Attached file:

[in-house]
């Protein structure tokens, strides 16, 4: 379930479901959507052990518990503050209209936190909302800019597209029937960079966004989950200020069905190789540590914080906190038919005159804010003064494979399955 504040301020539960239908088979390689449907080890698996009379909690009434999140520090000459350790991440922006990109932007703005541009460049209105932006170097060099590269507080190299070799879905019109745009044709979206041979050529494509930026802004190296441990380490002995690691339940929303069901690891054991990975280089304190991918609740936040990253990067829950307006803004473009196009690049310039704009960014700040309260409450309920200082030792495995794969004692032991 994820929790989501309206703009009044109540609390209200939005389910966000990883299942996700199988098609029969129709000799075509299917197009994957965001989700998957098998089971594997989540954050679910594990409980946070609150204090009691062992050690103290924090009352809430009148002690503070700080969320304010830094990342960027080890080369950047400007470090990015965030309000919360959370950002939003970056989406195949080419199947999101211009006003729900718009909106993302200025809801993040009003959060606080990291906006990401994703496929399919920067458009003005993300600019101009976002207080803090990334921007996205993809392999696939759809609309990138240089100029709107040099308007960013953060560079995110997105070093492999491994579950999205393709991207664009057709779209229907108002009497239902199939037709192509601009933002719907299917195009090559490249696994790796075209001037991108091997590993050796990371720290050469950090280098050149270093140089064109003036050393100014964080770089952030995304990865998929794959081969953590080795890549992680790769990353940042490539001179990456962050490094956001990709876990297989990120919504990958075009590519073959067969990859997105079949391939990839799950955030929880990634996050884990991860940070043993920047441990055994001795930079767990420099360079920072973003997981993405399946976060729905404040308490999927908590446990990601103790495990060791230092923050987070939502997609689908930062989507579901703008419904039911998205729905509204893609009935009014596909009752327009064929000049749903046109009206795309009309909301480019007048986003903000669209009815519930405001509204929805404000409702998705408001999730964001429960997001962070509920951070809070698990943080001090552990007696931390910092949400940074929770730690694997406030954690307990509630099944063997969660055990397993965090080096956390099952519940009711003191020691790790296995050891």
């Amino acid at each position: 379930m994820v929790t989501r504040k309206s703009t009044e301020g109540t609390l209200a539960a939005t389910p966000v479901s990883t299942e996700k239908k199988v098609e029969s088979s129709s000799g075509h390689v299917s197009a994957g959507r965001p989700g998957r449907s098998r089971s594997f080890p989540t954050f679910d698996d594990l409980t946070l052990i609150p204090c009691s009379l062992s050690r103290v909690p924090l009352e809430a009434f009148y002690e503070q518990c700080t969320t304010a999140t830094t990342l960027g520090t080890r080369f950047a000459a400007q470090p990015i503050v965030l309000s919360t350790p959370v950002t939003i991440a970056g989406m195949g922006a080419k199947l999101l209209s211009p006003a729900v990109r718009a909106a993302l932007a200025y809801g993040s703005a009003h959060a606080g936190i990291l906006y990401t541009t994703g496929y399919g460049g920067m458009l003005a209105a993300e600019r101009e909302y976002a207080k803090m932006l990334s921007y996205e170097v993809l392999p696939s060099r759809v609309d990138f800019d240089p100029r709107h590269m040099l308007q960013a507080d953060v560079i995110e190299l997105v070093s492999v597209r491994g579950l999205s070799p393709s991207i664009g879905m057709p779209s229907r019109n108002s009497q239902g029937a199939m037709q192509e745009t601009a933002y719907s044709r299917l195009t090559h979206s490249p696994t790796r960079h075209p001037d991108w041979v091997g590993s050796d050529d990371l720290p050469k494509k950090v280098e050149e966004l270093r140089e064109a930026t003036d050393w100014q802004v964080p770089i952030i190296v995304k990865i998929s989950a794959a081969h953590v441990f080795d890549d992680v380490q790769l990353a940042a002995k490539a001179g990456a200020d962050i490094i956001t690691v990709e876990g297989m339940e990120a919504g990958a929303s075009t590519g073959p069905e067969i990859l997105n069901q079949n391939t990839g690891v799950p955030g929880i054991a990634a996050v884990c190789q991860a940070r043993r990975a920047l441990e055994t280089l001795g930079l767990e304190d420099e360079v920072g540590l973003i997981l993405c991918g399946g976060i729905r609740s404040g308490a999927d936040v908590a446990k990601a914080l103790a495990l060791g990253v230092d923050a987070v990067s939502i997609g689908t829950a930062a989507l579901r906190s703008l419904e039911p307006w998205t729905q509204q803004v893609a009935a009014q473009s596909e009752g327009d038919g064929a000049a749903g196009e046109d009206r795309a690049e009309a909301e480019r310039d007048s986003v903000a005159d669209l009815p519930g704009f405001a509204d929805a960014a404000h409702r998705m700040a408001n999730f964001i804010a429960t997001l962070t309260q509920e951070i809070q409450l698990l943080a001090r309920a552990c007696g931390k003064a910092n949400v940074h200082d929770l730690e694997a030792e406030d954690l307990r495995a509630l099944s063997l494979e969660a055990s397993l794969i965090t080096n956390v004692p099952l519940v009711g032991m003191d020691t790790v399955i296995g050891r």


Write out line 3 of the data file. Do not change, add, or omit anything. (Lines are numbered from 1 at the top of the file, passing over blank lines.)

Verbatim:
């Amino acid at each position: 379930m994820v929790t989501r504040k309206s703009t009044e301020g109540t609390l209200a539960a939005t389910p966000v479901s990883t299942e996700k239908k199988v098609e029969s088979s129709s000799g075509h390689v299917s197009a994957g959507r965001p989700g998957r449907s098998r089971s594997f080890p989540t954050f679910d698996d594990l409980t946070l052990i609150p204090c009691s009379l062992s050690r103290v909690p924090l009352e809430a009434f009148y002690e503070q518990c700080t969320t304010a999140t830094t990342l960027g520090t080890r080369f950047a000459a400007q470090p990015i503050v965030l309000s919360t350790p959370v950002t939003i991440a970056g989406m195949g922006a080419k199947l999101l209209s211009p006003a729900v990109r718009a909106a993302l932007a200025y809801g993040s703005a009003h959060a606080g936190i990291l906006y990401t541009t994703g496929y399919g460049g920067m458009l003005a209105a993300e600019r101009e909302y976002a207080k803090m932006l990334s921007y996205e170097v993809l392999p696939s060099r759809v609309d990138f800019d240089p100029r709107h590269m040099l308007q960013a507080d953060v560079i995110e190299l997105v070093s492999v597209r491994g579950l999205s070799p393709s991207i664009g879905m057709p779209s229907r019109n108002s009497q239902g029937a199939m037709q192509e745009t601009a933002y719907s044709r299917l195009t090559h979206s490249p696994t790796r960079h075209p001037d991108w041979v091997g590993s050796d050529d990371l720290p050469k494509k950090v280098e050149e966004l270093r140089e064109a930026t003036d050393w100014q802004v964080p770089i952030i190296v995304k990865i998929s989950a794959a081969h953590v441990f080795d890549d992680v380490q790769l990353a940042a002995k490539a001179g990456a200020d962050i490094i956001t690691v990709e876990g297989m339940e990120a919504g990958a929303s075009t590519g073959p069905e067969i990859l997105n069901q079949n391939t990839g690891v799950p955030g929880i054991a990634a996050v884990c190789q991860a940070r043993r990975a920047l441990e055994t280089l001795g930079l767990e304190d420099e360079v920072g540590l973003i997981l993405c991918g399946g976060i729905r609740s404040g308490a999927d936040v908590a446990k990601a914080l103790a495990l060791g990253v230092d923050a987070v990067s939502i997609g689908t829950a930062a989507l579901r906190s703008l419904e039911p307006w998205t729905q509204q803004v893609a009935a009014q473009s596909e009752g327009d038919g064929a000049a749903g196009e046109d009206r795309a690049e009309a909301e480019r310039d007048s986003v903000a005159d669209l009815p519930g704009f405001a509204d929805a960014a404000h409702r998705m700040a408001n999730f964001i804010a429960t997001l962070t309260q509920e951070i809070q409450l698990l943080a001090r309920a552990c007696g931390k003064a910092n949400v940074h200082d929770l730690e694997a030792e406030d954690l307990r495995a509630l099944s063997l494979e969660a055990s397993l794969i965090t080096n956390v004692p099952l519940v009711g032991m003191d020691t790790v399955i296995g050891r």